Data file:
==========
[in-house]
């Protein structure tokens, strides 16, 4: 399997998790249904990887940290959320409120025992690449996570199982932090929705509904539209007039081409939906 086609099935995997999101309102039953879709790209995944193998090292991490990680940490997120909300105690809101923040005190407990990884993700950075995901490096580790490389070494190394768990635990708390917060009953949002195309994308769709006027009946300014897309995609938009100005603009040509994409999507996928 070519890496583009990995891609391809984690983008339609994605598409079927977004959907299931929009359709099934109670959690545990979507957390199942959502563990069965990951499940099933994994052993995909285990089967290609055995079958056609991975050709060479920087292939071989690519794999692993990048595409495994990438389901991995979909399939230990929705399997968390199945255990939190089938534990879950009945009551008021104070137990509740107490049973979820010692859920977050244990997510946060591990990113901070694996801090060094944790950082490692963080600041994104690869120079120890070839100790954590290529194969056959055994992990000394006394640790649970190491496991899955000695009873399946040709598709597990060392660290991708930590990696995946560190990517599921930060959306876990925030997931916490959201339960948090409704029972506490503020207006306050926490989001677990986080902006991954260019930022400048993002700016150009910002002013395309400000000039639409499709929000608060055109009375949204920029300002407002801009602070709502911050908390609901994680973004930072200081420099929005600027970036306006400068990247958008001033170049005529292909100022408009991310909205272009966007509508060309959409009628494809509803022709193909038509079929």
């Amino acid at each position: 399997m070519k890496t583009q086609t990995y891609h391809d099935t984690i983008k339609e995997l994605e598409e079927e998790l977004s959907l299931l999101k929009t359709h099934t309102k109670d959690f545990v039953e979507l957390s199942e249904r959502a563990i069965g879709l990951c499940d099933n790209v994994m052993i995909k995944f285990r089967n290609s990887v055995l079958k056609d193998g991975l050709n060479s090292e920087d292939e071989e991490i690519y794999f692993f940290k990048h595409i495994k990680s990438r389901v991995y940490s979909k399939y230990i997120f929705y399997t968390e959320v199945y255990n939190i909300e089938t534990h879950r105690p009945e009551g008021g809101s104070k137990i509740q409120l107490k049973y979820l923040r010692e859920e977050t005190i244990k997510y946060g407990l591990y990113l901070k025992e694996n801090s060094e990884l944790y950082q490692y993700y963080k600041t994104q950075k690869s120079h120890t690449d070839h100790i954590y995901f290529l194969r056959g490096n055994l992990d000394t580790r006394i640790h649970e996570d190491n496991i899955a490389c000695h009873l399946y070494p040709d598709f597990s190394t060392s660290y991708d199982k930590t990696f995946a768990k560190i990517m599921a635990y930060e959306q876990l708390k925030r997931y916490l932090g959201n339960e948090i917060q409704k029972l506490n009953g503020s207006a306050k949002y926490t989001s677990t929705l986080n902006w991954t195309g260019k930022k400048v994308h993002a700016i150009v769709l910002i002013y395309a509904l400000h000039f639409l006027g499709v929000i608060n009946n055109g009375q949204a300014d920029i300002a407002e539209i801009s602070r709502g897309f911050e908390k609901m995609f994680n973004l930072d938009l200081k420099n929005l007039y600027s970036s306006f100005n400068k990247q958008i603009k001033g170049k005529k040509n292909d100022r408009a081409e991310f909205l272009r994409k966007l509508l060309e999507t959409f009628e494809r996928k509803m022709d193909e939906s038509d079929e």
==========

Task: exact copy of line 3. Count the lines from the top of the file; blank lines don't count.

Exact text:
């Amino acid at each position: 399997m070519k890496t583009q086609t990995y891609h391809d099935t984690i983008k339609e995997l994605e598409e079927e998790l977004s959907l299931l999101k929009t359709h099934t309102k109670d959690f545990v039953e979507l957390s199942e249904r959502a563990i069965g879709l990951c499940d099933n790209v994994m052993i995909k995944f285990r089967n290609s990887v055995l079958k056609d193998g991975l050709n060479s090292e920087d292939e071989e991490i690519y794999f692993f940290k990048h595409i495994k990680s990438r389901v991995y940490s979909k399939y230990i997120f929705y399997t968390e959320v199945y255990n939190i909300e089938t534990h879950r105690p009945e009551g008021g809101s104070k137990i509740q409120l107490k049973y979820l923040r010692e859920e977050t005190i244990k997510y946060g407990l591990y990113l901070k025992e694996n801090s060094e990884l944790y950082q490692y993700y963080k600041t994104q950075k690869s120079h120890t690449d070839h100790i954590y995901f290529l194969r056959g490096n055994l992990d000394t580790r006394i640790h649970e996570d190491n496991i899955a490389c000695h009873l399946y070494p040709d598709f597990s190394t060392s660290y991708d199982k930590t990696f995946a768990k560190i990517m599921a635990y930060e959306q876990l708390k925030r997931y916490l932090g959201n339960e948090i917060q409704k029972l506490n009953g503020s207006a306050k949002y926490t989001s677990t929705l986080n902006w991954t195309g260019k930022k400048v994308h993002a700016i150009v769709l910002i002013y395309a509904l400000h000039f639409l006027g499709v929000i608060n009946n055109g009375q949204a300014d920029i300002a407002e539209i801009s602070r709502g897309f911050e908390k609901m995609f994680n973004l930072d938009l200081k420099n929005l007039y600027s970036s306006f100005n400068k990247q958008i603009k001033g170049k005529k040509n292909d100022r408009a081409e991310f909205l272009r994409k966007l509508l060309e999507t959409f009628e494809r996928k509803m022709d193909e939906s038509d079929e």